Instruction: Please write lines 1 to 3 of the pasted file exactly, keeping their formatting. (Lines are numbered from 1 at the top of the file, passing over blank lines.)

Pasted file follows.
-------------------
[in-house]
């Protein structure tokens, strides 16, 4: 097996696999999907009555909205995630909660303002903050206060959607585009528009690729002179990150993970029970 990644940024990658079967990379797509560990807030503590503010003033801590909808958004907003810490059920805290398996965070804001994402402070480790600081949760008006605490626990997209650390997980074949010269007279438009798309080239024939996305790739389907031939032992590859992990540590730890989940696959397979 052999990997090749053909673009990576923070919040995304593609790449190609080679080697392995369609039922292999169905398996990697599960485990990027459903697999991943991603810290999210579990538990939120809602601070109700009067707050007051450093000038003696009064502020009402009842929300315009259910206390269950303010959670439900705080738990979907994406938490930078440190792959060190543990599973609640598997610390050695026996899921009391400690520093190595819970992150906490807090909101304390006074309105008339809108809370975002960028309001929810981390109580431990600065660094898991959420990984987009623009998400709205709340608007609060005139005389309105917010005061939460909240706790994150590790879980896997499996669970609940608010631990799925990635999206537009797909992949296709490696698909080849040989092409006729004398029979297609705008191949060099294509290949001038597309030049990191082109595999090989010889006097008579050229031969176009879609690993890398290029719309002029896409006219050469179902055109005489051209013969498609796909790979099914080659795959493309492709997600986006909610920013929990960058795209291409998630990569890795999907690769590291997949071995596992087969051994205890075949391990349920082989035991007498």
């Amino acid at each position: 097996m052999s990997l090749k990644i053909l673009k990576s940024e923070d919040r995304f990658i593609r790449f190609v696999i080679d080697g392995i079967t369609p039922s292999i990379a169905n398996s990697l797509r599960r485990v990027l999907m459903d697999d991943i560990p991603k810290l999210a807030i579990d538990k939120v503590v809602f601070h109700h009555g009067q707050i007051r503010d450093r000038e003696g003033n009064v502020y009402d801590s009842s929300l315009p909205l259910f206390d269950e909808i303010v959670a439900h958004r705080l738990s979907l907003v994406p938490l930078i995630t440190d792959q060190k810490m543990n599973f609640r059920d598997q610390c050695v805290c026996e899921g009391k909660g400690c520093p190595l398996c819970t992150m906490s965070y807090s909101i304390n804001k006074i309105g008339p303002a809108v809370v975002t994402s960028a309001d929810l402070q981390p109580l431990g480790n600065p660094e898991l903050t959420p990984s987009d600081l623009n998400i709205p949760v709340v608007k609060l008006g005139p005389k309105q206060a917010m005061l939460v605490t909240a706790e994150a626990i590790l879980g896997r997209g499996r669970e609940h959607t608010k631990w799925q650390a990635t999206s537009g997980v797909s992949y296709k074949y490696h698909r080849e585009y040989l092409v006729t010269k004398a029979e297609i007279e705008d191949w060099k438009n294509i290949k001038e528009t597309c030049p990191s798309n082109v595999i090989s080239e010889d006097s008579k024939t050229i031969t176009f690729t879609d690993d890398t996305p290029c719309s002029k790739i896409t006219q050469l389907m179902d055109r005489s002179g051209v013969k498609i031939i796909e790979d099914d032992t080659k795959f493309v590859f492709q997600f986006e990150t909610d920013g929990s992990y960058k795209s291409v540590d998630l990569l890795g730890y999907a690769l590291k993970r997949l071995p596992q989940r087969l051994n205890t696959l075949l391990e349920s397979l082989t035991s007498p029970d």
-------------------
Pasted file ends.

[in-house]
């Protein structure tokens, strides 16, 4: 097996696999999907009555909205995630909660303002903050206060959607585009528009690729002179990150993970029970 990644940024990658079967990379797509560990807030503590503010003033801590909808958004907003810490059920805290398996965070804001994402402070480790600081949760008006605490626990997209650390997980074949010269007279438009798309080239024939996305790739389907031939032992590859992990540590730890989940696959397979 052999990997090749053909673009990576923070919040995304593609790449190609080679080697392995369609039922292999169905398996990697599960485990990027459903697999991943991603810290999210579990538990939120809602601070109700009067707050007051450093000038003696009064502020009402009842929300315009259910206390269950303010959670439900705080738990979907994406938490930078440190792959060190543990599973609640598997610390050695026996899921009391400690520093190595819970992150906490807090909101304390006074309105008339809108809370975002960028309001929810981390109580431990600065660094898991959420990984987009623009998400709205709340608007609060005139005389309105917010005061939460909240706790994150590790879980896997499996669970609940608010631990799925990635999206537009797909992949296709490696698909080849040989092409006729004398029979297609705008191949060099294509290949001038597309030049990191082109595999090989010889006097008579050229031969176009879609690993890398290029719309002029896409006219050469179902055109005489051209013969498609796909790979099914080659795959493309492709997600986006909610920013929990960058795209291409998630990569890795999907690769590291997949071995596992087969051994205890075949391990349920082989035991007498």
């Amino acid at each position: 097996m052999s990997l090749k990644i053909l673009k990576s940024e923070d919040r995304f990658i593609r790449f190609v696999i080679d080697g392995i079967t369609p039922s292999i990379a169905n398996s990697l797509r599960r485990v990027l999907m459903d697999d991943i560990p991603k810290l999210a807030i579990d538990k939120v503590v809602f601070h109700h009555g009067q707050i007051r503010d450093r000038e003696g003033n009064v502020y009402d801590s009842s929300l315009p909205l259910f206390d269950e909808i303010v959670a439900h958004r705080l738990s979907l907003v994406p938490l930078i995630t440190d792959q060190k810490m543990n599973f609640r059920d598997q610390c050695v805290c026996e899921g009391k909660g400690c520093p190595l398996c819970t992150m906490s965070y807090s909101i304390n804001k006074i309105g008339p303002a809108v809370v975002t994402s960028a309001d929810l402070q981390p109580l431990g480790n600065p660094e898991l903050t959420p990984s987009d600081l623009n998400i709205p949760v709340v608007k609060l008006g005139p005389k309105q206060a917010m005061l939460v605490t909240a706790e994150a626990i590790l879980g896997r997209g499996r669970e609940h959607t608010k631990w799925q650390a990635t999206s537009g997980v797909s992949y296709k074949y490696h698909r080849e585009y040989l092409v006729t010269k004398a029979e297609i007279e705008d191949w060099k438009n294509i290949k001038e528009t597309c030049p990191s798309n082109v595999i090989s080239e010889d006097s008579k024939t050229i031969t176009f690729t879609d690993d890398t996305p290029c719309s002029k790739i896409t006219q050469l389907m179902d055109r005489s002179g051209v013969k498609i031939i796909e790979d099914d032992t080659k795959f493309v590859f492709q997600f986006e990150t909610d920013g929990s992990y960058k795209s291409v540590d998630l990569l890795g730890y999907a690769l590291k993970r997949l071995p596992q989940r087969l051994n205890t696959l075949l391990e349920s397979l082989t035991s007498p029970d």